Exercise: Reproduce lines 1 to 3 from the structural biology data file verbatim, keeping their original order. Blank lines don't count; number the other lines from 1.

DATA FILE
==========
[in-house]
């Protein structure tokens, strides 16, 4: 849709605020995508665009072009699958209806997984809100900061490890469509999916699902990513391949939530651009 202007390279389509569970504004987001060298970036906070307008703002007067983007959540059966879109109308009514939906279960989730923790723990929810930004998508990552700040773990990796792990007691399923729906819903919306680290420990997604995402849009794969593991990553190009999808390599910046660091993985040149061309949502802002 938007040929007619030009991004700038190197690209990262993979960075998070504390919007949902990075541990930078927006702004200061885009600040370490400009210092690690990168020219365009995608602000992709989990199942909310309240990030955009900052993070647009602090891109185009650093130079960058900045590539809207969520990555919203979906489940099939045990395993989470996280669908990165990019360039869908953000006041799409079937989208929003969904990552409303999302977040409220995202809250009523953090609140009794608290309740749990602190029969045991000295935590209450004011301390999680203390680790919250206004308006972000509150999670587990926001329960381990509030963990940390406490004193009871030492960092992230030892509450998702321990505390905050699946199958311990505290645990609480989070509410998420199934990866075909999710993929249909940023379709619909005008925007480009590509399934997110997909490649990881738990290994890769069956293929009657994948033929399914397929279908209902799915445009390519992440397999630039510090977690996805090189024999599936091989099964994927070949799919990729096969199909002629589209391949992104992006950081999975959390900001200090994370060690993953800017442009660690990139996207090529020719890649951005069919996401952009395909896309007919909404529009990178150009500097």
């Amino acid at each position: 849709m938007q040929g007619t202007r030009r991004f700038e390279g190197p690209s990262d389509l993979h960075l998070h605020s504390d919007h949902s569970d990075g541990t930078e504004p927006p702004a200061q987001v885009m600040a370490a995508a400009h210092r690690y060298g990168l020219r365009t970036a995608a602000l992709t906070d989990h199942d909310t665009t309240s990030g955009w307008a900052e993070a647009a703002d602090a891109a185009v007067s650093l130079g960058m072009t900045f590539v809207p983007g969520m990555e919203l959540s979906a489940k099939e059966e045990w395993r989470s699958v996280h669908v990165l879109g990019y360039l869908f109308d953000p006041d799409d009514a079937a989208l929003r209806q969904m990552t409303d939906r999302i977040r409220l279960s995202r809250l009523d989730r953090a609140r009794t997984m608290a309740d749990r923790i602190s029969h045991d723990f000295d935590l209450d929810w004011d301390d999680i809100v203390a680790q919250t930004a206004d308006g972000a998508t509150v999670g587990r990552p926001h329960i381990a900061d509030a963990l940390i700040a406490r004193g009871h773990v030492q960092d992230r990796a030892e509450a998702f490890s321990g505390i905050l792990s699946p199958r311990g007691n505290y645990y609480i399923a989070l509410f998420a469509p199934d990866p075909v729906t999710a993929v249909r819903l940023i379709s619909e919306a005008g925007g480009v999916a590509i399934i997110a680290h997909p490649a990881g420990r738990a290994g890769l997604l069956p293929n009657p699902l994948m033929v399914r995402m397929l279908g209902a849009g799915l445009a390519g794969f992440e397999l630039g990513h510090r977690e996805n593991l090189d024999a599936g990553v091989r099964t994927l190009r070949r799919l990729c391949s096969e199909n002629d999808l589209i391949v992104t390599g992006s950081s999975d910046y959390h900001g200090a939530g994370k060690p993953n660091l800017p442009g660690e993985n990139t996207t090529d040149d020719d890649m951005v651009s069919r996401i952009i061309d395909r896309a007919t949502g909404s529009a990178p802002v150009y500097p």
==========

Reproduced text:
[in-house]
């Protein structure tokens, strides 16, 4: 849709605020995508665009072009699958209806997984809100900061490890469509999916699902990513391949939530651009 202007390279389509569970504004987001060298970036906070307008703002007067983007959540059966879109109308009514939906279960989730923790723990929810930004998508990552700040773990990796792990007691399923729906819903919306680290420990997604995402849009794969593991990553190009999808390599910046660091993985040149061309949502802002 938007040929007619030009991004700038190197690209990262993979960075998070504390919007949902990075541990930078927006702004200061885009600040370490400009210092690690990168020219365009995608602000992709989990199942909310309240990030955009900052993070647009602090891109185009650093130079960058900045590539809207969520990555919203979906489940099939045990395993989470996280669908990165990019360039869908953000006041799409079937989208929003969904990552409303999302977040409220995202809250009523953090609140009794608290309740749990602190029969045991000295935590209450004011301390999680203390680790919250206004308006972000509150999670587990926001329960381990509030963990940390406490004193009871030492960092992230030892509450998702321990505390905050699946199958311990505290645990609480989070509410998420199934990866075909999710993929249909940023379709619909005008925007480009590509399934997110997909490649990881738990290994890769069956293929009657994948033929399914397929279908209902799915445009390519992440397999630039510090977690996805090189024999599936091989099964994927070949799919990729096969199909002629589209391949992104992006950081999975959390900001200090994370060690993953800017442009660690990139996207090529020719890649951005069919996401952009395909896309007919909404529009990178150009500097």
């Amino acid at each position: 849709m938007q040929g007619t202007r030009r991004f700038e390279g190197p690209s990262d389509l993979h960075l998070h605020s504390d919007h949902s569970d990075g541990t930078e504004p927006p702004a200061q987001v885009m600040a370490a995508a400009h210092r690690y060298g990168l020219r365009t970036a995608a602000l992709t906070d989990h199942d909310t665009t309240s990030g955009w307008a900052e993070a647009a703002d602090a891109a185009v007067s650093l130079g960058m072009t900045f590539v809207p983007g969520m990555e919203l959540s979906a489940k099939e059966e045990w395993r989470s699958v996280h669908v990165l879109g990019y360039l869908f109308d953000p006041d799409d009514a079937a989208l929003r209806q969904m990552t409303d939906r999302i977040r409220l279960s995202r809250l009523d989730r953090a609140r009794t997984m608290a309740d749990r923790i602190s029969h045991d723990f000295d935590l209450d929810w004011d301390d999680i809100v203390a680790q919250t930004a206004d308006g972000a998508t509150v999670g587990r990552p926001h329960i381990a900061d509030a963990l940390i700040a406490r004193g009871h773990v030492q960092d992230r990796a030892e509450a998702f490890s321990g505390i905050l792990s699946p199958r311990g007691n505290y645990y609480i399923a989070l509410f998420a469509p199934d990866p075909v729906t999710a993929v249909r819903l940023i379709s619909e919306a005008g925007g480009v999916a590509i399934i997110a680290h997909p490649a990881g420990r738990a290994g890769l997604l069956p293929n009657p699902l994948m033929v399914r995402m397929l279908g209902a849009g799915l445009a390519g794969f992440e397999l630039g990513h510090r977690e996805n593991l090189d024999a599936g990553v091989r099964t994927l190009r070949r799919l990729c391949s096969e199909n002629d999808l589209i391949v992104t390599g992006s950081s999975d910046y959390h900001g200090a939530g994370k060690p993953n660091l800017p442009g660690e993985n990139t996207t090529d040149d020719d890649m951005v651009s069919r996401i952009i061309d395909r896309a007919t949502g909404s529009a990178p802002v150009y500097p």